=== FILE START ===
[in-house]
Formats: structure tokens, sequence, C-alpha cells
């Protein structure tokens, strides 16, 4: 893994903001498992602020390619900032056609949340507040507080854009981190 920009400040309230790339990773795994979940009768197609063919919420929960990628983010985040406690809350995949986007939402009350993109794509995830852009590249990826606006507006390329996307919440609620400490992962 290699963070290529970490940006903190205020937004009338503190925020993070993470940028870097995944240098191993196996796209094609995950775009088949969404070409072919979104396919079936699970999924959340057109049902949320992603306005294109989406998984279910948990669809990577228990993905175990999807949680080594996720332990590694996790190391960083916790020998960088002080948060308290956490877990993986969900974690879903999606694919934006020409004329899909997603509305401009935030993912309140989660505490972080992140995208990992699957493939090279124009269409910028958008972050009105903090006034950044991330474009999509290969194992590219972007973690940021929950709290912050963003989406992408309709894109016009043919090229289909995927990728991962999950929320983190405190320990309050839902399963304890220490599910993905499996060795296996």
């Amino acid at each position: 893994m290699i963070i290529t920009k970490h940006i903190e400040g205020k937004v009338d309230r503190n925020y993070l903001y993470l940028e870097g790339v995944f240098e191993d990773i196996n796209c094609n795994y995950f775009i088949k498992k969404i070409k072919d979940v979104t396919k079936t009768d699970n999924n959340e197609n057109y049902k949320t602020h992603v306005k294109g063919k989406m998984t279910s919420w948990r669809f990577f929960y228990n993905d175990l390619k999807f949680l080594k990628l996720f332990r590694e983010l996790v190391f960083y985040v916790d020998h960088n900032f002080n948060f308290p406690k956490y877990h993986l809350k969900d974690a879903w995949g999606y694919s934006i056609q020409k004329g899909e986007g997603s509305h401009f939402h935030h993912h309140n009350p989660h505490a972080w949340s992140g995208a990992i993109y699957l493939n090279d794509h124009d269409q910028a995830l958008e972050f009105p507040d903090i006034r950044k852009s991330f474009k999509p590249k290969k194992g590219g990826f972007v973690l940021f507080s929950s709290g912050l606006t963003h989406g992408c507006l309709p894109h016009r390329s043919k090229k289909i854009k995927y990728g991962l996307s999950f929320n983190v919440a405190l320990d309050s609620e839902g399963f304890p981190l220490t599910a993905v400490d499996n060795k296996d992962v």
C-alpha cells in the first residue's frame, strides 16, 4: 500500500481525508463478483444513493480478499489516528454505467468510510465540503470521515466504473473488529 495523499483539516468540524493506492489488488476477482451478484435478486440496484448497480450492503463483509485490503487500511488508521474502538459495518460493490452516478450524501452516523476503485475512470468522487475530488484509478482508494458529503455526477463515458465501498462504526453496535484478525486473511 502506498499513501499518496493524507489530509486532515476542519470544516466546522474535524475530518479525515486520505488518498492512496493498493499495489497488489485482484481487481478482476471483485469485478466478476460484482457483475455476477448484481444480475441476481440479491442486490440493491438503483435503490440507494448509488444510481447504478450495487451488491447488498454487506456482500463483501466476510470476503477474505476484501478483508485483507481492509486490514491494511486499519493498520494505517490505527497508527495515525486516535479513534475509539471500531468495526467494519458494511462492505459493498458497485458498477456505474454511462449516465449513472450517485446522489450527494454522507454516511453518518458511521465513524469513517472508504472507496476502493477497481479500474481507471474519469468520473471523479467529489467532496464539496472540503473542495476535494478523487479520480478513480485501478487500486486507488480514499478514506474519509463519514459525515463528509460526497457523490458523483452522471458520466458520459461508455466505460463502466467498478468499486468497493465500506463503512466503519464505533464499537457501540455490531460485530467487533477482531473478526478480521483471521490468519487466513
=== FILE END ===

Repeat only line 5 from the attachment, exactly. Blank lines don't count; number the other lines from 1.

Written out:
C-alpha cells in the first residue's frame, strides 16, 4: 500500500481525508463478483444513493480478499489516528454505467468510510465540503470521515466504473473488529 495523499483539516468540524493506492489488488476477482451478484435478486440496484448497480450492503463483509485490503487500511488508521474502538459495518460493490452516478450524501452516523476503485475512470468522487475530488484509478482508494458529503455526477463515458465501498462504526453496535484478525486473511 502506498499513501499518496493524507489530509486532515476542519470544516466546522474535524475530518479525515486520505488518498492512496493498493499495489497488489485482484481487481478482476471483485469485478466478476460484482457483475455476477448484481444480475441476481440479491442486490440493491438503483435503490440507494448509488444510481447504478450495487451488491447488498454487506456482500463483501466476510470476503477474505476484501478483508485483507481492509486490514491494511486499519493498520494505517490505527497508527495515525486516535479513534475509539471500531468495526467494519458494511462492505459493498458497485458498477456505474454511462449516465449513472450517485446522489450527494454522507454516511453518518458511521465513524469513517472508504472507496476502493477497481479500474481507471474519469468520473471523479467529489467532496464539496472540503473542495476535494478523487479520480478513480485501478487500486486507488480514499478514506474519509463519514459525515463528509460526497457523490458523483452522471458520466458520459461508455466505460463502466467498478468499486468497493465500506463503512466503519464505533464499537457501540455490531460485530467487533477482531473478526478480521483471521490468519487466513